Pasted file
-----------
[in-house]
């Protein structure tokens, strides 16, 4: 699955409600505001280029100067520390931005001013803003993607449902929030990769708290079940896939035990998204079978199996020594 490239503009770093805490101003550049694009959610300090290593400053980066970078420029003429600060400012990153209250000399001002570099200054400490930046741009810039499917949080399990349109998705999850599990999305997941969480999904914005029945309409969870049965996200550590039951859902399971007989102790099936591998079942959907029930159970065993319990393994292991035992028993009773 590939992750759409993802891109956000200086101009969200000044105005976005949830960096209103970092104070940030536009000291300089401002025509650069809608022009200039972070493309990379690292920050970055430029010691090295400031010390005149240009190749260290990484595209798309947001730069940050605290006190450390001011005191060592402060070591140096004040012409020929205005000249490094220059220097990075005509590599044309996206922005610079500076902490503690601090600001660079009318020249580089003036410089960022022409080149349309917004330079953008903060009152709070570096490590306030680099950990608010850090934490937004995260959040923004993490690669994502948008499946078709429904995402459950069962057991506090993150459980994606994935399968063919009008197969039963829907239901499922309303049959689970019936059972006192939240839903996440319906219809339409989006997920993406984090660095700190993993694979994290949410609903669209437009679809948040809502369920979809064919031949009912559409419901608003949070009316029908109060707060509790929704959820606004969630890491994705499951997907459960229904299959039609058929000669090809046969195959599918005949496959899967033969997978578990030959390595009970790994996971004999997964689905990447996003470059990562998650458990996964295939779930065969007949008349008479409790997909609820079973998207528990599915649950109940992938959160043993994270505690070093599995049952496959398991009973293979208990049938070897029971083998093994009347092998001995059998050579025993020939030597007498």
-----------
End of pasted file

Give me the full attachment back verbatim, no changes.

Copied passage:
[in-house]
């Protein structure tokens, strides 16, 4: 699955409600505001280029100067520390931005001013803003993607449902929030990769708290079940896939035990998204079978199996020594 490239503009770093805490101003550049694009959610300090290593400053980066970078420029003429600060400012990153209250000399001002570099200054400490930046741009810039499917949080399990349109998705999850599990999305997941969480999904914005029945309409969870049965996200550590039951859902399971007989102790099936591998079942959907029930159970065993319990393994292991035992028993009773 590939992750759409993802891109956000200086101009969200000044105005976005949830960096209103970092104070940030536009000291300089401002025509650069809608022009200039972070493309990379690292920050970055430029010691090295400031010390005149240009190749260290990484595209798309947001730069940050605290006190450390001011005191060592402060070591140096004040012409020929205005000249490094220059220097990075005509590599044309996206922005610079500076902490503690601090600001660079009318020249580089003036410089960022022409080149349309917004330079953008903060009152709070570096490590306030680099950990608010850090934490937004995260959040923004993490690669994502948008499946078709429904995402459950069962057991506090993150459980994606994935399968063919009008197969039963829907239901499922309303049959689970019936059972006192939240839903996440319906219809339409989006997920993406984090660095700190993993694979994290949410609903669209437009679809948040809502369920979809064919031949009912559409419901608003949070009316029908109060707060509790929704959820606004969630890491994705499951997907459960229904299959039609058929000669090809046969195959599918005949496959899967033969997978578990030959390595009970790994996971004999997964689905990447996003470059990562998650458990996964295939779930065969007949008349008479409790997909609820079973998207528990599915649950109940992938959160043993994270505690070093599995049952496959398991009973293979208990049938070897029971083998093994009347092998001995059998050579025993020939030597007498």